Group Gordon’s Anna Kizito explores crisis management in the fallout of “ESG-washing” allegations and gives helpful tips to avoid making claims that you cannot support later.
Last month, a lawsuit against fast fashion giant H&M alleged that the company has been misleadingly marketing its clothing line, “H&M Conscious.”
While overpromising is not completely unheard of in the fashion industry, H&M found itself in its latest PR blunder because of the subject of this half-truth: sustainability.
H&M is a major example of the phenomenon of virtue signaling, which is the action or practice of publicly expressing opinions or sentiments intended to demonstrate one’s good character or the moral correctness of one’s position on a particular issue.
Implicit in this definition is the idea that these sentiments and opinions rely on words alone.
In H&M’s case, hailing itself as an eco-friendly brand distanced itself from other fast fashion companies that have recently been under fire for their lack of environmental stewardship. H&M Conscious became a way for H&M to, according to the lawsuit, maintain its unsustainable practices while promoting itself as a socially aware brand.
The onset of the pandemic – a reckoning for several social and environmental movements – particularly saw many organizations follow this exact pattern: brands hashtagged, celebrities made lofty pledges, and multinational corporations celebrated Earth Day.
Two years later, however, many of these movements are still going but many organizations have little to show for their big claims. Audiences are much more attuned to the concept of “greenwashing,” “DEI-washing,” and “ESG-washing”, and are growing more exasperated with, and apathetic towards, brands joining conversations around sustainability and inequality.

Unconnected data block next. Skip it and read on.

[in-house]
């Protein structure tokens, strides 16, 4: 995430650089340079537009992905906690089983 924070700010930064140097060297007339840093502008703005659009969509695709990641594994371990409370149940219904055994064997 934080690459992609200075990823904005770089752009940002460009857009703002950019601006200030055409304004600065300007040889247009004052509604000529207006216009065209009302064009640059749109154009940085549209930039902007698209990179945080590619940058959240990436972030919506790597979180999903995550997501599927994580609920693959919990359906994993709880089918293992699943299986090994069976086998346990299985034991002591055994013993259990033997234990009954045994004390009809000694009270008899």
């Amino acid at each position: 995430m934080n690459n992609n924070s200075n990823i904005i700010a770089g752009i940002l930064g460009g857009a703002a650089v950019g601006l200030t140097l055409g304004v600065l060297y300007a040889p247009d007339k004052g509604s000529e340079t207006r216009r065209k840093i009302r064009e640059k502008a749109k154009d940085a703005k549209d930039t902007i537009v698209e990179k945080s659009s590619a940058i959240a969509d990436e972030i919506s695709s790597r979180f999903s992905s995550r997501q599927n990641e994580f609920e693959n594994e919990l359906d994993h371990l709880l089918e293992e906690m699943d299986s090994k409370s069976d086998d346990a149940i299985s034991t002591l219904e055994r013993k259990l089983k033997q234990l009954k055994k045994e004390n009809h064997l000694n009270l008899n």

Virtue signaling is dangerous because it damages reputations, weakens trust between brands and audiences, and jeopardizes the reliability of messaging around actual plans to improve.
Instead of making hasty claims to be on the right side of *Twitter* history, here are some crisis management tips to avoid finding your organization in hot water for making promises that it simply cannot or will not keep.
Don’t rush to make claims about your organization’s work that it cannot back up. For example, if you’re eager to engage in public discourse around sustainability, take your time to develop a strategy that addresses your organization’s environmental impact first. Most importantly, be honest about the status of this strategy – celebrating your organization’s progress without overselling how much you’ve accomplished.
Understand the issue and your role in it. This is not only key to having an internal strategy that makes sense, but it’s critical to making sure that your commentary and thought leadership is appropriate and respectful. Over the last few years, we’ve seen organizations be quick to comment on issues that don’t make sense for them to weigh in on. It’s important to publicly stand with communities, but even more important to engage with them behind the scenes. (see Tip #1).
It’s important to acknowledge the harm you may have been complicit in. Covering up previous mistakes with “woke” messaging can only stand to hurt your organization in the long run. Taking accountability for previous statements builds trust with your audience and gives you a chance to move forward with grace – not to mention without the stain of a “notes app apology” on your record.
Communicating around sensitive topics always involves a learning curve. Rather than attempting to present your organization as a fully formed, all-knowing entity, be honest about where your organization actually stands. H&M could have championed a narrative about its efforts to transition its clothing lines to a more eco-friendly brand, but instead, it was forced to strategize its communications efforts around crisis management.
We can’t hold ourselves to a standard that doesn’t reflect reality – and communications alone won’t fix that.